3 More Money Lessons I Learned by Age 40

A financial planner who has seen a lot and reflected on what brings his clients happiness and fulfillment shares some secrets to success.

A very happy woman sits in her kitchen looking at her laptop.
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Editor’s note: This is part two of two parts. Part one, published in October, includes Lessons 1-2.

Welcome back to my five lessons that I learned about money and life by the time I turned 40. Check out part one if you missed it last month. Here are lessons three through five.

Lesson #3 - You Have the Power to Give Meaning to Money

For thousands of years, society has placed a cultural significance on money. To the external world, money conveys status, fame, power, intelligence, success, and other things to people who have it. If you aren’t careful, society and the external world around you will define the meaning that money has in your life.

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But here’s a little secret. There’s a second and less discussed meaning of money, which is very personal and entirely internal. It’s part psychology (how you think and feel about it), part utility (how you use it), and part subjectivity (personal choice). When money and how you use it is aligned with your values, the person you want to be, and the life you want to live, it gains real meaning in your life.

For the happiest, most fulfilled people I know, money isn’t about fame, power, or status.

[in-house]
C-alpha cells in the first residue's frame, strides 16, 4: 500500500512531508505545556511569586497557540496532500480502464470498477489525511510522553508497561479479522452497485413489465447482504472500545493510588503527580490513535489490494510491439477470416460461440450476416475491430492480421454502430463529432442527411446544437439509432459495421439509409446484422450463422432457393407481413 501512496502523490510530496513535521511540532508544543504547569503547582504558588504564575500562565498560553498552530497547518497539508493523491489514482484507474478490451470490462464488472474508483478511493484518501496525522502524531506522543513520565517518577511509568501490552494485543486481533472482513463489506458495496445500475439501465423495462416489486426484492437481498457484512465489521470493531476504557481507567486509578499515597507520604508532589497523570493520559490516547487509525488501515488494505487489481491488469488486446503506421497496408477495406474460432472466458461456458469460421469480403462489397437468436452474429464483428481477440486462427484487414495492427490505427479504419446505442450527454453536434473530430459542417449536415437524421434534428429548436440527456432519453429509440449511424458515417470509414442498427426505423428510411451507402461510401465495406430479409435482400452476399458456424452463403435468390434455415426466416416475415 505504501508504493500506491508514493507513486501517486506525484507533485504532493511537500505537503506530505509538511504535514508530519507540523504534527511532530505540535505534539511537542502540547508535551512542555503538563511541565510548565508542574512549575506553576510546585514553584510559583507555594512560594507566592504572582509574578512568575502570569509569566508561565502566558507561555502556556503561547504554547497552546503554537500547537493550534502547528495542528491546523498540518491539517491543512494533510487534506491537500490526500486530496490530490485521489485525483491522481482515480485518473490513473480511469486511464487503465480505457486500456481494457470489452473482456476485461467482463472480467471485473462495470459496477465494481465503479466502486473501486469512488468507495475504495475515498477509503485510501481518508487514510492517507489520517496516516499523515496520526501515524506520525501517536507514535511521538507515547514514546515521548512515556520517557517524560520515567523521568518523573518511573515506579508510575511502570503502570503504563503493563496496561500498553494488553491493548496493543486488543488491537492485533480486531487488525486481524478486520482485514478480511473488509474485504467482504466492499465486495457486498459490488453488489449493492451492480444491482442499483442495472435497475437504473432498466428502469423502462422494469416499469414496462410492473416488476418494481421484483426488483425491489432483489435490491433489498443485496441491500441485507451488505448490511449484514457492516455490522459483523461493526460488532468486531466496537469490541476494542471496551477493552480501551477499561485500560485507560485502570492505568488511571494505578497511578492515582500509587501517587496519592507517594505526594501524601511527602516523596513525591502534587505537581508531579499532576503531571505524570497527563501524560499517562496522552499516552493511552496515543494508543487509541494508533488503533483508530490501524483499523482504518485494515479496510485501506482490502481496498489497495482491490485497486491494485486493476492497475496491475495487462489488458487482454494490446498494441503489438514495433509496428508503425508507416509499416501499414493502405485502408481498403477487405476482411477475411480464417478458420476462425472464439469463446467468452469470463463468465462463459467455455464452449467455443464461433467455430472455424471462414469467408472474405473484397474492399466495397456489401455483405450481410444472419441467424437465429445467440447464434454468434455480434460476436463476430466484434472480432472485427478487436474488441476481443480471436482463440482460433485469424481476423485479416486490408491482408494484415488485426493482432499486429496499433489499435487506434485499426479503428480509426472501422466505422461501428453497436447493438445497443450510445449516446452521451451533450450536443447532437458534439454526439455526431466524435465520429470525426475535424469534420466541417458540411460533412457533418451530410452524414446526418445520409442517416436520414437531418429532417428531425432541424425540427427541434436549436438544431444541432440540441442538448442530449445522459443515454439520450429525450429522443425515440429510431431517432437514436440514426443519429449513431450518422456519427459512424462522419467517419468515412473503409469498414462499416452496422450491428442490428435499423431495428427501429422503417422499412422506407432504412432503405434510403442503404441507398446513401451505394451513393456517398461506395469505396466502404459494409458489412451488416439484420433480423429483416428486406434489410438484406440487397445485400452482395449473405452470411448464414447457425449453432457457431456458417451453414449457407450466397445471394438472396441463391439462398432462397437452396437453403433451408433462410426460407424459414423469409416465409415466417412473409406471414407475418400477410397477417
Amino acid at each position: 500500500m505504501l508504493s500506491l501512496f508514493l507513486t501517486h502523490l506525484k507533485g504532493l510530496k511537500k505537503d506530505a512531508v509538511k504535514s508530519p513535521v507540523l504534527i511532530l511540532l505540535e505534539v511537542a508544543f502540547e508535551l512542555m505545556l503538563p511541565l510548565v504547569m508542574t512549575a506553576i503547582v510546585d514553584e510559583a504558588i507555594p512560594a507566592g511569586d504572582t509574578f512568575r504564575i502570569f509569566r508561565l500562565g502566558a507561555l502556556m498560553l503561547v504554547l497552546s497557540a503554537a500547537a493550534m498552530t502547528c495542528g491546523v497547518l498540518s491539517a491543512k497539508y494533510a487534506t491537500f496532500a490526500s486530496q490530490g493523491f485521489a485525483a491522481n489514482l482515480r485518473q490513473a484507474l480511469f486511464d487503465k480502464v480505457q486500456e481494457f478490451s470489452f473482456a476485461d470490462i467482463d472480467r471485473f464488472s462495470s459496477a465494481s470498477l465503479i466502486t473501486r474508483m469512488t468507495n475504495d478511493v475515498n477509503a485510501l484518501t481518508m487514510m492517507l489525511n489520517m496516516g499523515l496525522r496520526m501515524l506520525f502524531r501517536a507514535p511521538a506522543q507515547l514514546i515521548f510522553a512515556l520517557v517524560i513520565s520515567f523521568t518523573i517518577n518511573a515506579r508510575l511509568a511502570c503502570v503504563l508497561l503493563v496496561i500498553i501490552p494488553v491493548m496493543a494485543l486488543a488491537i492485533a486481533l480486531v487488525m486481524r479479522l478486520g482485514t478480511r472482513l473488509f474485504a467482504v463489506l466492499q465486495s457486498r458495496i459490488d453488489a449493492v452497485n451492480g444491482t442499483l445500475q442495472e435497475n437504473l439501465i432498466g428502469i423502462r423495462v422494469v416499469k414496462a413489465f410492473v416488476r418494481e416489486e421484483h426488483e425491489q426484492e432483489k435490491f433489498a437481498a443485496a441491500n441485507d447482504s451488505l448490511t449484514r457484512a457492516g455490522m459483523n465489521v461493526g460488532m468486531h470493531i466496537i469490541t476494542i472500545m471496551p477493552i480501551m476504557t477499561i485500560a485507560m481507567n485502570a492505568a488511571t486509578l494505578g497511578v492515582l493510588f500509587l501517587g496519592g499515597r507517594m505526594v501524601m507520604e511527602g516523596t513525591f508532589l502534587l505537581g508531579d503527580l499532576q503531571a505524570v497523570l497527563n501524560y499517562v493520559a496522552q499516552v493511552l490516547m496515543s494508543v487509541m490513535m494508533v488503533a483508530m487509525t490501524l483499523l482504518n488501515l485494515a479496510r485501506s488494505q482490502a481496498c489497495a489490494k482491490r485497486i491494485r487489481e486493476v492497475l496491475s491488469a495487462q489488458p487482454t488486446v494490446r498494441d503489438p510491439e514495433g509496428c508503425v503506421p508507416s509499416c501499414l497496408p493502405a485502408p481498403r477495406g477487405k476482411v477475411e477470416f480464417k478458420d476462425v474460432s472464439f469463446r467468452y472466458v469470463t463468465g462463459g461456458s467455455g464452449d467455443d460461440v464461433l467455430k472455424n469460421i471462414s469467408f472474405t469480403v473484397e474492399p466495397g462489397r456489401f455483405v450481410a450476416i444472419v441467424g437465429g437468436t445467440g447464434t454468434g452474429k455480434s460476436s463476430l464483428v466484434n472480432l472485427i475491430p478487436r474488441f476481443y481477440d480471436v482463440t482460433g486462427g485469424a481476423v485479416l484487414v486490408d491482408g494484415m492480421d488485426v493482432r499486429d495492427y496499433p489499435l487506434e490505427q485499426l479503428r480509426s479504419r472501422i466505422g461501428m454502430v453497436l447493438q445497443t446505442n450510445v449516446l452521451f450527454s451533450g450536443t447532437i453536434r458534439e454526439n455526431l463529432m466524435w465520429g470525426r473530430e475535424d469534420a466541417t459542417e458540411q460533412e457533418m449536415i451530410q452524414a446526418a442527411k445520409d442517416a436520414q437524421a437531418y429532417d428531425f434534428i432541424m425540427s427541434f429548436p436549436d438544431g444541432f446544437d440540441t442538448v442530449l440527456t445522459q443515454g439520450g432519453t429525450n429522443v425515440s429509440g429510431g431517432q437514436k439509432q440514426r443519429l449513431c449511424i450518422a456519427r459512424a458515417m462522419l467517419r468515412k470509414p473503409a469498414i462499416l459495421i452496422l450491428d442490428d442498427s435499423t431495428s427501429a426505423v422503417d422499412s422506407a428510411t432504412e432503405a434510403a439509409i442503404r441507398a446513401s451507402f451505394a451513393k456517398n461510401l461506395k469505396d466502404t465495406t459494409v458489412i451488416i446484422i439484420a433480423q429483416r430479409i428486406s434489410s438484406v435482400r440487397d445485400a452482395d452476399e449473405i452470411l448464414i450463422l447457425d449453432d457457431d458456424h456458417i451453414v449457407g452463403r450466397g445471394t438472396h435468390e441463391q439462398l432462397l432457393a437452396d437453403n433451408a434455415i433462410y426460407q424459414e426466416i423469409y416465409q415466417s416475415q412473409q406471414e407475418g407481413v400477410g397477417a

Money is freedom.

It’s freedom from financial worry and stress. It’s the freedom to choose how, where, and with whom you spend your time. It’s the freedom to define the person you want to be and the life you want to live. Money, and more important, your plan for it, is the freedom to confidently control and shape your future.

The right plan for your money (opens in new tab) is all about giving you the freedom to live life on your own terms. Of course, money isn’t everything, but if used well, it can give you the freedom to do almost anything.

But — and it’s a very big but — that freedom isn’t free.

Lesson #4 - You Set the Price of Your Financial Freedom

I define financial freedom as having enough passive income and the wealth to generate that passive income to cover the lifestyle expenses for the life I want to live. It’s when work (trading time for money) becomes optional. And that freedom has a price.

Think about it this way. If you need $40,000 per year of income to maintain your lifestyle, you need roughly $1 million to achieve financial freedom. At $80,000 of income, you need $2 million, and at $120,000 you need $3 million. Your number is the price you are placing on your financial freedom. As your lifestyle expenses increase, so does the price.

Most people struggle to achieve financial freedom because they can’t keep the price from rising. So they continue to increase their lifestyle expenses, adding to how much wealth will be required to create the passive income they need to cover their expenses. George Foreman summed it up nicely: “It’s not at what age you want to retire. It’s at what income.”